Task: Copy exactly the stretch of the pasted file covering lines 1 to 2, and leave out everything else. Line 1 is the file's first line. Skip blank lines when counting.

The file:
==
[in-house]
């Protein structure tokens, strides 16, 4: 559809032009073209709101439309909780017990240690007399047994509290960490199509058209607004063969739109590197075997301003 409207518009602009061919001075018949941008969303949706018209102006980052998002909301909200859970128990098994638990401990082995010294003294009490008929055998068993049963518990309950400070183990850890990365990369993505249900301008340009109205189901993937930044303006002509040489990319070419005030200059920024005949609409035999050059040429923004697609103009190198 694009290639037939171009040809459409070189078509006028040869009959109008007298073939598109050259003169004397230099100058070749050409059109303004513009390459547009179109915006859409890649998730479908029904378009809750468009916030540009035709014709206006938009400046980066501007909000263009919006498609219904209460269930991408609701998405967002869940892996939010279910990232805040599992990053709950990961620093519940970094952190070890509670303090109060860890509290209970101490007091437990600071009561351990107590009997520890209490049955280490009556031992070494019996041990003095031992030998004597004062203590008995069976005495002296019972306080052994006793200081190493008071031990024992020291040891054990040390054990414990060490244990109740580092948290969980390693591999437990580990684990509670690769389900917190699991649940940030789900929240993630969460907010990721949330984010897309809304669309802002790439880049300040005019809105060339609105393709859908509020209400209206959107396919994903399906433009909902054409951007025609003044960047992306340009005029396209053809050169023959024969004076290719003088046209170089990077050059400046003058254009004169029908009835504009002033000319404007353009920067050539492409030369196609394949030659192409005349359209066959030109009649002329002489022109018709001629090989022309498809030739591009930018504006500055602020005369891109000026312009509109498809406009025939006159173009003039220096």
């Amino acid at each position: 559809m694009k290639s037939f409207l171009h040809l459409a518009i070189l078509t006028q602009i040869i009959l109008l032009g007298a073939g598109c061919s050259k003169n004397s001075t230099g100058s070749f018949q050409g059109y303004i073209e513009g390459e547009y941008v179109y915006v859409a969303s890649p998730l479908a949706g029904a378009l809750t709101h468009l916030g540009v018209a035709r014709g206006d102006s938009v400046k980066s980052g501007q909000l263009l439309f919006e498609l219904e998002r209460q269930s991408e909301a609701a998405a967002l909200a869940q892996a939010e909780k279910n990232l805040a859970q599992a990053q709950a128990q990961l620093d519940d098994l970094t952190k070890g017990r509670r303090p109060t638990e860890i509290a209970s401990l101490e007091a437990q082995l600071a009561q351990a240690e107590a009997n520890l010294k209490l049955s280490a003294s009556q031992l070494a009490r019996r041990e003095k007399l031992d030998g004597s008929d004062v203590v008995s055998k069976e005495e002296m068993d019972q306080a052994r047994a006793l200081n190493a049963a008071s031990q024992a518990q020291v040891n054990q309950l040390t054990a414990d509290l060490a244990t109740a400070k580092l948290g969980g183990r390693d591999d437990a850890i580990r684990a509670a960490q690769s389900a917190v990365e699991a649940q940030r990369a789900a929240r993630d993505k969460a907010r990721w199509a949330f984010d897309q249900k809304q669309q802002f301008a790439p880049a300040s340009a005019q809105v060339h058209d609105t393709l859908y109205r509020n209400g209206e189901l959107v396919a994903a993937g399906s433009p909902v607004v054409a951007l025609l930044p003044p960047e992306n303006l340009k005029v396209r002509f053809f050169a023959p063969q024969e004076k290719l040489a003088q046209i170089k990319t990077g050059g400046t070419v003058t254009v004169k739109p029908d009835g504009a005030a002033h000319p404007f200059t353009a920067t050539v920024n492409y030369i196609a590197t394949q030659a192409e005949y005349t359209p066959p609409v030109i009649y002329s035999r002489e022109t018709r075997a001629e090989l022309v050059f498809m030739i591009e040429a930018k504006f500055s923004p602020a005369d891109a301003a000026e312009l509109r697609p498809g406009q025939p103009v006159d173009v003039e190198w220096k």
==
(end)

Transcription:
[in-house]
């Protein structure tokens, strides 16, 4: 559809032009073209709101439309909780017990240690007399047994509290960490199509058209607004063969739109590197075997301003 409207518009602009061919001075018949941008969303949706018209102006980052998002909301909200859970128990098994638990401990082995010294003294009490008929055998068993049963518990309950400070183990850890990365990369993505249900301008340009109205189901993937930044303006002509040489990319070419005030200059920024005949609409035999050059040429923004697609103009190198 694009290639037939171009040809459409070189078509006028040869009959109008007298073939598109050259003169004397230099100058070749050409059109303004513009390459547009179109915006859409890649998730479908029904378009809750468009916030540009035709014709206006938009400046980066501007909000263009919006498609219904209460269930991408609701998405967002869940892996939010279910990232805040599992990053709950990961620093519940970094952190070890509670303090109060860890509290209970101490007091437990600071009561351990107590009997520890209490049955280490009556031992070494019996041990003095031992030998004597004062203590008995069976005495002296019972306080052994006793200081190493008071031990024992020291040891054990040390054990414990060490244990109740580092948290969980390693591999437990580990684990509670690769389900917190699991649940940030789900929240993630969460907010990721949330984010897309809304669309802002790439880049300040005019809105060339609105393709859908509020209400209206959107396919994903399906433009909902054409951007025609003044960047992306340009005029396209053809050169023959024969004076290719003088046209170089990077050059400046003058254009004169029908009835504009002033000319404007353009920067050539492409030369196609394949030659192409005349359209066959030109009649002329002489022109018709001629090989022309498809030739591009930018504006500055602020005369891109000026312009509109498809406009025939006159173009003039220096």